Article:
< 30 %nFK, drought stress
< 50 %nFK, exceptional drought


Drought development over the past year

Total soil column

Drought Situation, last 12 months, total soil column.


Download of the last 12 months
(single files) as zip-container.

Uppermost 25 cm

Drought Situation, last 12 months, uppermost 25 cm.


Download of the last 12 months
(single files) as zip-container.


Here  you can access the archive of the drought development since 2014.


Publications


Effects of global warming on hydrological and agricultural droughts and floods (German version)

UFZ Newsletter UmweltPerspektiven "Durstiges Europa" (German version)


Podcasts

Age of drought - Modelling of extreme weather phenomena (german version)





Drought photographs 

Dry fields, riverbeds or forests: Heat records are being seen in many places in Germany. Do you have any photographs of drought that you would like to share with us? Here, you can find out how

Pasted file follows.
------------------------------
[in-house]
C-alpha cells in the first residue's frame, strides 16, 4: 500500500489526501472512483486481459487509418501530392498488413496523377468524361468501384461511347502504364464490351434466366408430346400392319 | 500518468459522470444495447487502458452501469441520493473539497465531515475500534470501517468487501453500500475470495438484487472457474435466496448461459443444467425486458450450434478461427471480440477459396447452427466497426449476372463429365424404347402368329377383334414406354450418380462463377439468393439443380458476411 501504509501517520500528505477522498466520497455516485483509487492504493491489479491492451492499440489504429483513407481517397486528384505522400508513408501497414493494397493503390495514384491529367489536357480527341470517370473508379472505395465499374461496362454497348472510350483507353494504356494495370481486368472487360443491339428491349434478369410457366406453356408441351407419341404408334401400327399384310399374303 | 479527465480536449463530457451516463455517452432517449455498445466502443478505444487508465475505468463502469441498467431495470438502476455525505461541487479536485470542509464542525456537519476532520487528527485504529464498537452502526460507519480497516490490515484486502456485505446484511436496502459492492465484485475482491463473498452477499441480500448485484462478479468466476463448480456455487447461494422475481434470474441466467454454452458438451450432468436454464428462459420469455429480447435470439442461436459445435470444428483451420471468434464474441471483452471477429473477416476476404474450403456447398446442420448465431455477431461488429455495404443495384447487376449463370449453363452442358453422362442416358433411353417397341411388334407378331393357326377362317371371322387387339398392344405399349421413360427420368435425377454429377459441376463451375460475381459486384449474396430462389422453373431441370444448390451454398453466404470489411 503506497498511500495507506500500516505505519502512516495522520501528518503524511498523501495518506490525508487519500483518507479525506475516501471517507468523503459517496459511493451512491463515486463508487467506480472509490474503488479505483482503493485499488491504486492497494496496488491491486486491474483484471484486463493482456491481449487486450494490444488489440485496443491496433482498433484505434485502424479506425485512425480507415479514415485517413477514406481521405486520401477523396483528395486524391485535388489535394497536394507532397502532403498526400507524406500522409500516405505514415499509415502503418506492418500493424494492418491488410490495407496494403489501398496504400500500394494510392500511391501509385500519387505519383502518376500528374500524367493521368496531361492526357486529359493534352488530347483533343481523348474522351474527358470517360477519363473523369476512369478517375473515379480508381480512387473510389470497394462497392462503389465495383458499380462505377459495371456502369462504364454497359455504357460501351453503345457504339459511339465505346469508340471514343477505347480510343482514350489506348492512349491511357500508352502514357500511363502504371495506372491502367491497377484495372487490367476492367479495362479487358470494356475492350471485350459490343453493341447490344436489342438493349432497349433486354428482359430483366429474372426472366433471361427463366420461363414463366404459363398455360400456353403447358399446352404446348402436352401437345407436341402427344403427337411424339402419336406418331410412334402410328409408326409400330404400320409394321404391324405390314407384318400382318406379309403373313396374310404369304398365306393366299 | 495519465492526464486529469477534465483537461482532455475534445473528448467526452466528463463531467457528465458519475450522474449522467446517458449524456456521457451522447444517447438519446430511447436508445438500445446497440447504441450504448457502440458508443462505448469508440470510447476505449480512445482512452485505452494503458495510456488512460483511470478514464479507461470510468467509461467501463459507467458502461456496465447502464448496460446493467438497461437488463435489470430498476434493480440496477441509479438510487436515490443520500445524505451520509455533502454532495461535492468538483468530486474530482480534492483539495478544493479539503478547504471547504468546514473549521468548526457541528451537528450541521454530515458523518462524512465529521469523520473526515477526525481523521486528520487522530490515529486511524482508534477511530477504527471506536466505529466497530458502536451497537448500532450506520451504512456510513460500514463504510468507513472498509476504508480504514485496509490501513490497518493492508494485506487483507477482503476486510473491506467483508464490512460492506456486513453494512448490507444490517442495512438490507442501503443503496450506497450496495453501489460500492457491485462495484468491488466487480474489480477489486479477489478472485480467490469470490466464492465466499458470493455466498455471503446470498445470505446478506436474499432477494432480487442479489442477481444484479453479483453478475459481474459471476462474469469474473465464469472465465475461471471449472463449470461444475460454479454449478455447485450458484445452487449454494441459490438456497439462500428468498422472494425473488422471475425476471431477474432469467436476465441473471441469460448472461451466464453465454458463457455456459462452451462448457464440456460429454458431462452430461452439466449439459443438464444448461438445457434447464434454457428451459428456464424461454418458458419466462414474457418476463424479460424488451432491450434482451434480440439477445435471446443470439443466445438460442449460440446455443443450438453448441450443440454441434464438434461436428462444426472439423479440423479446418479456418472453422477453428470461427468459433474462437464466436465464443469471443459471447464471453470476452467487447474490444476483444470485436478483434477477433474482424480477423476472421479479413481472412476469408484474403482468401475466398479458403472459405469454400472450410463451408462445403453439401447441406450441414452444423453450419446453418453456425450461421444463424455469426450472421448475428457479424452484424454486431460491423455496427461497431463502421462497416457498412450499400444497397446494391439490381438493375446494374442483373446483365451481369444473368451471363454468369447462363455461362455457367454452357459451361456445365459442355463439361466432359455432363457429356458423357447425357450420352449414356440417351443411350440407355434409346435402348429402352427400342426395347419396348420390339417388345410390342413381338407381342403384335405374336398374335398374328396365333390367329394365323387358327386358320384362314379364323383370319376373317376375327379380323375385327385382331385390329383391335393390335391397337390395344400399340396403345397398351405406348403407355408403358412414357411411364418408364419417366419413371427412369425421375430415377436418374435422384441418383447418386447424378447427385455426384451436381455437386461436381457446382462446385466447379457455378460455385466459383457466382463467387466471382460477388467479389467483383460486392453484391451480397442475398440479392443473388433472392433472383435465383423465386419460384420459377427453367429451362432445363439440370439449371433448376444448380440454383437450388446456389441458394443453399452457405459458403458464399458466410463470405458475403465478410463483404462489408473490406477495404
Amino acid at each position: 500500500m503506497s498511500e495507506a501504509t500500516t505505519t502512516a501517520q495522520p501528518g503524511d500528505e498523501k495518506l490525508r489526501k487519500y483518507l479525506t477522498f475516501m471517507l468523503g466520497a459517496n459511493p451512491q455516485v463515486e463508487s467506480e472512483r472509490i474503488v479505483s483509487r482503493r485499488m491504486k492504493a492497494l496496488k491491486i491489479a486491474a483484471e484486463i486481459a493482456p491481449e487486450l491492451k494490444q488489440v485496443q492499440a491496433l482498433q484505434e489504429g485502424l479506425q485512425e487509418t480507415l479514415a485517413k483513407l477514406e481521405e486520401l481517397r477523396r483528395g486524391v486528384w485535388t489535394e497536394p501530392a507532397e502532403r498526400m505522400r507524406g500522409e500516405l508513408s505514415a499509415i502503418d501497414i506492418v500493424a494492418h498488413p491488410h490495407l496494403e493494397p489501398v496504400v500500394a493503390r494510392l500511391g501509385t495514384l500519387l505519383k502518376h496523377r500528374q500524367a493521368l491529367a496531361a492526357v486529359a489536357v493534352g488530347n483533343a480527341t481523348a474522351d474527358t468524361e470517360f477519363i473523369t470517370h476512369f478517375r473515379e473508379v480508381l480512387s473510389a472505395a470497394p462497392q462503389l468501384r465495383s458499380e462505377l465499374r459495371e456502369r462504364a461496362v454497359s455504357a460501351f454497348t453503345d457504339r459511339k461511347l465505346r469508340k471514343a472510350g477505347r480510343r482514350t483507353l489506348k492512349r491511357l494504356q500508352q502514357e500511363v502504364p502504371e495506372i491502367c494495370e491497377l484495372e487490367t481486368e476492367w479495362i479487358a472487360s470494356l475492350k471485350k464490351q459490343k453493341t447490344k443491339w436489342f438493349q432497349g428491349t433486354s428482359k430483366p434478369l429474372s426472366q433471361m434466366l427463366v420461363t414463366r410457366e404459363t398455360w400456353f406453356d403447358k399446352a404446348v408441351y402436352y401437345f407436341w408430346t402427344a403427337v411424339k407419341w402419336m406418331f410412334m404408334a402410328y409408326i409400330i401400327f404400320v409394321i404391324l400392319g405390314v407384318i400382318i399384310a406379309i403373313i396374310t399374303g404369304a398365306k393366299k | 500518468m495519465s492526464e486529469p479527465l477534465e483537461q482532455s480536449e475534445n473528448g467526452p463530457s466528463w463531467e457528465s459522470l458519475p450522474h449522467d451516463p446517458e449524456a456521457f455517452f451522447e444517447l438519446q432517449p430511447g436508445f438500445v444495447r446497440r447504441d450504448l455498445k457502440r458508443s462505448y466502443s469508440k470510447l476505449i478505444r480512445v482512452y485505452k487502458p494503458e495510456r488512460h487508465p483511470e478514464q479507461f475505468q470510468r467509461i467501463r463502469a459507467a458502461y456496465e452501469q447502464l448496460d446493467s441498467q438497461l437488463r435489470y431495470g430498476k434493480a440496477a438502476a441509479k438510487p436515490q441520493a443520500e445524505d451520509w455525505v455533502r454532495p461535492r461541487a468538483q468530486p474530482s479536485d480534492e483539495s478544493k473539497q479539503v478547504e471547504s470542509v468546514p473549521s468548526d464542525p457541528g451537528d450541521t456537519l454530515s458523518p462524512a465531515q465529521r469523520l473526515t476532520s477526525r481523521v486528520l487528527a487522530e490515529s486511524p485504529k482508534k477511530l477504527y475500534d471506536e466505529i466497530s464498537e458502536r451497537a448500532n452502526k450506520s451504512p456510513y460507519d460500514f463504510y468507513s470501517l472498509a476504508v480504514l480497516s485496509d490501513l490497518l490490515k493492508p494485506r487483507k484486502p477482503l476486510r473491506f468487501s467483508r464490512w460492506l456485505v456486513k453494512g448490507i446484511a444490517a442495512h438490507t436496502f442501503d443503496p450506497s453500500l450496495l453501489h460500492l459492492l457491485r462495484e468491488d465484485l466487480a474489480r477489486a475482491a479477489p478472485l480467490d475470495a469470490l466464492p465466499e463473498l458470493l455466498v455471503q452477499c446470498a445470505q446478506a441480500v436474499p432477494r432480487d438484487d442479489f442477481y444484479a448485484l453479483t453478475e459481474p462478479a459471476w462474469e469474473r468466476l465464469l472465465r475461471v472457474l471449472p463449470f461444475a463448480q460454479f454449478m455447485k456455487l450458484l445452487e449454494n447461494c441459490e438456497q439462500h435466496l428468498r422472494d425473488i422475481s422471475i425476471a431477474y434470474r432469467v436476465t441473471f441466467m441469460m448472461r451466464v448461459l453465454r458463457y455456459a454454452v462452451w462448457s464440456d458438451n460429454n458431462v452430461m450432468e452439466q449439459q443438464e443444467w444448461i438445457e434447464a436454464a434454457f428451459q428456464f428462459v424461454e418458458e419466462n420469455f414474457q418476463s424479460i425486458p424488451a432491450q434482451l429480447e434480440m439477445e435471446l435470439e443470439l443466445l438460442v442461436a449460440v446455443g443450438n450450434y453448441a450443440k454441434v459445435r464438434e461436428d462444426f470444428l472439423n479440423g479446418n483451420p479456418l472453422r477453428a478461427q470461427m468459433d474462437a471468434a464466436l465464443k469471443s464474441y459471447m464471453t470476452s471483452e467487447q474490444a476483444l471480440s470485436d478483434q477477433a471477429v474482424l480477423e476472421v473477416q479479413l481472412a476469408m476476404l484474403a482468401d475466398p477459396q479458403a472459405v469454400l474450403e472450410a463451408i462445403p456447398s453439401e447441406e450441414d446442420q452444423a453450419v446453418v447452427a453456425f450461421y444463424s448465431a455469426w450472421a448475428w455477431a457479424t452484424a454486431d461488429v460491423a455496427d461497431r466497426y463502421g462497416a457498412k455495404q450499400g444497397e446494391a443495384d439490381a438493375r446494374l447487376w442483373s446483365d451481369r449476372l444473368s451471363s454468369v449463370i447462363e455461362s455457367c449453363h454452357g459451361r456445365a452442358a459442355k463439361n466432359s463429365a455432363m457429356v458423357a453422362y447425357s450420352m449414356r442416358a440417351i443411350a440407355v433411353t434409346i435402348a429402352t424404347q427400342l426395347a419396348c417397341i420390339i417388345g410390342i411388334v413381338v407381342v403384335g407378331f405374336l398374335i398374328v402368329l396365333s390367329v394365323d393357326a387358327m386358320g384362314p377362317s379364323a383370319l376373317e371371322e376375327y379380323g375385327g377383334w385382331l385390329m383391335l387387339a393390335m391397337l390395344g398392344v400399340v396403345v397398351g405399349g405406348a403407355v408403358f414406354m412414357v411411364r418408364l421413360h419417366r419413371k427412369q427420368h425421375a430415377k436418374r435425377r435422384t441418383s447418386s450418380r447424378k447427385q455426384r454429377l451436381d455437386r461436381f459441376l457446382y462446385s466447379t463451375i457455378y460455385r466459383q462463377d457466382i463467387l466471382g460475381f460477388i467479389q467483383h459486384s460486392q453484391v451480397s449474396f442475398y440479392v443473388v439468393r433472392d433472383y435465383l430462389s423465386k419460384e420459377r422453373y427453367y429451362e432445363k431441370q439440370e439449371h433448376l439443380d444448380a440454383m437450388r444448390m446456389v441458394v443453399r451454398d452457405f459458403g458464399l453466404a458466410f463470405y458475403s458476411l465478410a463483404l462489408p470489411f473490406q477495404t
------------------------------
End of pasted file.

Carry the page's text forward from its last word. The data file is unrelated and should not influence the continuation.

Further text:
Simply upload your photo in the following form:

Form drought photos



Acknowledgements

We express our thanks to the German Meteorological Service (DWD) for providing us with current weather data on a daily basis. Furthermore, we would like to thank the European Environment Agency (EEA), the Federal Institute for Geosciences and Natural Resources (BGR), the Federal Agency for Cartography and Geodesy (BKG), the European Water Archive, the Federal Institute of Hydrology (BfG), NASA (National Aeronautics and Space Administration) and the Global Runoff Data Centre for the data that is incorporated into the Drought Monitor.

The work for some of the underlying projects was carried out under the auspices of the Helmholtz Climate Initiative and REKLIM.

Our special thanks go out to Ben Langenberg, Martin Abbrent and Sven Petruschke (WKDV) for their assistance with the Linux cluster and with technical implementation of the homepage.